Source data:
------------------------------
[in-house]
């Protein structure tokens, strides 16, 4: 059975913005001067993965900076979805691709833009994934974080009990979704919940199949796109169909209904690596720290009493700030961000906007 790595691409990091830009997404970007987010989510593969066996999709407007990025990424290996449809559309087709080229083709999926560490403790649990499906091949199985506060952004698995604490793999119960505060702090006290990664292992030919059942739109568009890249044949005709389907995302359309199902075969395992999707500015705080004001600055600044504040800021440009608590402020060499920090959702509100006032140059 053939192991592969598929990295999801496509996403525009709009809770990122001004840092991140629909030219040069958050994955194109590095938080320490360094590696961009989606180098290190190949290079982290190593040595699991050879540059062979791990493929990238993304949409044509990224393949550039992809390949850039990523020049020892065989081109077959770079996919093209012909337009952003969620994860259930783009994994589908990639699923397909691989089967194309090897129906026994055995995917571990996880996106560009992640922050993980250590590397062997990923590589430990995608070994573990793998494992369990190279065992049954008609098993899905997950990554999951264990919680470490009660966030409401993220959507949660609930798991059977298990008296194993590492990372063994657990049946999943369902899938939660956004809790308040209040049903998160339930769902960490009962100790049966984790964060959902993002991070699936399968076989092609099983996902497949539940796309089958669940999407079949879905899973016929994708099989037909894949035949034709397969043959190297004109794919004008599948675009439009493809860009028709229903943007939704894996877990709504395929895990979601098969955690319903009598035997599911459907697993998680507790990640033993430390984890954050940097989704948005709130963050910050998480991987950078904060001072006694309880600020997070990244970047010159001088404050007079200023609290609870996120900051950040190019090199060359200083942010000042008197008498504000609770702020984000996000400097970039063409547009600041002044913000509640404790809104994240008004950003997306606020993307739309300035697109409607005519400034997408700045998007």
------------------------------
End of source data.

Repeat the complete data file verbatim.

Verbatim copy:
[in-house]
């Protein structure tokens, strides 16, 4: 059975913005001067993965900076979805691709833009994934974080009990979704919940199949796109169909209904690596720290009493700030961000906007 790595691409990091830009997404970007987010989510593969066996999709407007990025990424290996449809559309087709080229083709999926560490403790649990499906091949199985506060952004698995604490793999119960505060702090006290990664292992030919059942739109568009890249044949005709389907995302359309199902075969395992999707500015705080004001600055600044504040800021440009608590402020060499920090959702509100006032140059 053939192991592969598929990295999801496509996403525009709009809770990122001004840092991140629909030219040069958050994955194109590095938080320490360094590696961009989606180098290190190949290079982290190593040595699991050879540059062979791990493929990238993304949409044509990224393949550039992809390949850039990523020049020892065989081109077959770079996919093209012909337009952003969620994860259930783009994994589908990639699923397909691989089967194309090897129906026994055995995917571990996880996106560009992640922050993980250590590397062997990923590589430990995608070994573990793998494992369990190279065992049954008609098993899905997950990554999951264990919680470490009660966030409401993220959507949660609930798991059977298990008296194993590492990372063994657990049946999943369902899938939660956004809790308040209040049903998160339930769902960490009962100790049966984790964060959902993002991070699936399968076989092609099983996902497949539940796309089958669940999407079949879905899973016929994708099989037909894949035949034709397969043959190297004109794919004008599948675009439009493809860009028709229903943007939704894996877990709504395929895990979601098969955690319903009598035997599911459907697993998680507790990640033993430390984890954050940097989704948005709130963050910050998480991987950078904060001072006694309880600020997070990244970047010159001088404050007079200023609290609870996120900051950040190019090199060359200083942010000042008197008498504000609770702020984000996000400097970039063409547009600041002044913000509640404790809104994240008004950003997306606020993307739309300035697109409607005519400034997408700045998007």